Light cover is used by ASIO and ASIS staff to conceal their employment. Where more robust cover is required the agencies are able to use the assumed identities scheme (see below). In 2014, the IGIS conducted an inspection project on the agencies' use of light cover, focusing on advice, training and support provided to staff. The project identified four key areas of potential concern for staff using light cover: risk of penalties for impersonating a Commonwealth Officer when using alternative government departments as light cover; court appearances; dealing with police; and obtaining private insurance policies. Both agencies were aware of the issues, but the communication to staff in the form of policy, intranet advice and training varied. Since the completion of this project, ASIO has finalised a light cover policy. ASIO and ASIS have also sought to identify suitable life insurance options for their staff.
Use of assumed identities
Part 1AC of the Crimes Act 1914 and corresponding State and Territory laws, enable ASIO and ASIS officers to create and use assumed identities for the purpose of carrying out their functions. The legislation protects authorised officers from civil and criminal liability where they use an assumed identity in a circumstance that would otherwise be considered unlawful. Similarly, the legislation protects the Commonwealth, State and Territory agencies responsible for providing the evidence of an assumed identity in accordance with the Act.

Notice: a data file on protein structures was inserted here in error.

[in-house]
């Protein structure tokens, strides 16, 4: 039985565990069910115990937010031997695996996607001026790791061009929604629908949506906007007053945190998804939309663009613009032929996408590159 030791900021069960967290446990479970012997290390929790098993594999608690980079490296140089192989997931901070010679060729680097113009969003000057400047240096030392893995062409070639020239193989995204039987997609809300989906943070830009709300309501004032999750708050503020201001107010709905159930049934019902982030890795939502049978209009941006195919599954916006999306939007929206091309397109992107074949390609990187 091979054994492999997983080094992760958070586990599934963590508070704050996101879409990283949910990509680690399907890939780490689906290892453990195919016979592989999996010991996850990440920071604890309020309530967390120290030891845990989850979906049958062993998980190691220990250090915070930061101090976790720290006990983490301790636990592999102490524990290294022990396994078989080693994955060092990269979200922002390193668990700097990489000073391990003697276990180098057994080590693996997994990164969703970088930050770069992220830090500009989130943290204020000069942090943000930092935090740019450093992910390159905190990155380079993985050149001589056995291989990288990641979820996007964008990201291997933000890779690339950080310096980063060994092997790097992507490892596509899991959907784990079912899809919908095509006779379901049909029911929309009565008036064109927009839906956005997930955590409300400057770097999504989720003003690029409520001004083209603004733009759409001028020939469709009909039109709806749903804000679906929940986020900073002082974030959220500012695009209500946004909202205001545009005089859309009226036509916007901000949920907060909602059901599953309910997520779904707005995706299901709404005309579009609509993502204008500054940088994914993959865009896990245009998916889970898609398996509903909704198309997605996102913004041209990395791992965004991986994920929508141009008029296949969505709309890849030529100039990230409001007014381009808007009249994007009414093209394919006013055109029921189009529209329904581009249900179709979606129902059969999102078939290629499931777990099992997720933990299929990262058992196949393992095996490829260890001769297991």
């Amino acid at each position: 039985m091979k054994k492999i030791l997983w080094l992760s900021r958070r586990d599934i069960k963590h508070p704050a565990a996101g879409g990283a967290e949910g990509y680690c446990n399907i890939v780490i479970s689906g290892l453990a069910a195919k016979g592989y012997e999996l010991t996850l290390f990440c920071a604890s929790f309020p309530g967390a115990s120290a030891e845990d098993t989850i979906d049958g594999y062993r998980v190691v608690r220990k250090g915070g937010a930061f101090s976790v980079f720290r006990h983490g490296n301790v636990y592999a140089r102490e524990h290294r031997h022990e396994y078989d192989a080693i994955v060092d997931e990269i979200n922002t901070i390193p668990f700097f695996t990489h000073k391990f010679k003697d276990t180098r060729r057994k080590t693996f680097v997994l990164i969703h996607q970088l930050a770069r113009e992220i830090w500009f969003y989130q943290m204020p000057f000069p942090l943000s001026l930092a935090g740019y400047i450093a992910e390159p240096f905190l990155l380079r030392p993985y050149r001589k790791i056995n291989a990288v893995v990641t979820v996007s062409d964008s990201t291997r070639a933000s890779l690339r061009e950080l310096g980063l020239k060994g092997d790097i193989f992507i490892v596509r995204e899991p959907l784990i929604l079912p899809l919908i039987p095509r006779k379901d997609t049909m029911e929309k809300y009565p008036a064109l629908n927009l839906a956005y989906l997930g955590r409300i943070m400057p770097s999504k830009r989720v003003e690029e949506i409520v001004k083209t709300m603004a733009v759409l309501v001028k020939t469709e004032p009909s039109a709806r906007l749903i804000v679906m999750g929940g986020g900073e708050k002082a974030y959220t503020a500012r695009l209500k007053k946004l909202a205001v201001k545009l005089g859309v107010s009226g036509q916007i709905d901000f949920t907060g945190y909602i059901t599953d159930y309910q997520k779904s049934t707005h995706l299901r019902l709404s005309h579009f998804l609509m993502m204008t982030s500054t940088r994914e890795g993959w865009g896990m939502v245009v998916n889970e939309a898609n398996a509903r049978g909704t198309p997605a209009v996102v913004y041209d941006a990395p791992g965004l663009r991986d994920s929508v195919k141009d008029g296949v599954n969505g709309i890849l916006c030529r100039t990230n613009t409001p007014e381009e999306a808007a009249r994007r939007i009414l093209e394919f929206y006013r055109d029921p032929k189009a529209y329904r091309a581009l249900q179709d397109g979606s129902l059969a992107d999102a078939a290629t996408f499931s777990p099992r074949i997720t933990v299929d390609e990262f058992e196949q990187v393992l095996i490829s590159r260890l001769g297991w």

The legislation also imposes reporting, administration and audit regimes on those agencies using assumed identities. This includes a requirement for ASIO and ASIS to conduct six monthly audits of assumed identity records and provide the IGIS with an annual report containing information on the assumed identities created and used during the year. The Director-General of Security and the Director-General of ASIS provided the IGIS with reports covering the activities of their respective agencies for the 2013–14 reporting period. There was nothing in the reports that caused concern.
ASIS provided the IGIS with a copy of their internal audit reporting on assumed identities during this reporting period in addition to the annual report. This was in response to our request for this information following an inspection of ASIS assumed identity records conducted during the previous reporting period. ASIO continued its past practice of providing me with a copy of its internal audits of assumed identities during the reporting period.
Access to sensitive financial information by intelligence agencies
The Anti-Money Laundering and Counter Terrorism Financing Act 2006 (the AML/CTF Act) provides a legal framework in which designated agencies are able to access and share financial intelligence information created or held by the Australian Transaction Reports and Analysis Centre (AUSTRAC). All intelligence agencies and the office of the IGIS are designated agencies for the purposes of the AML/CTF Act.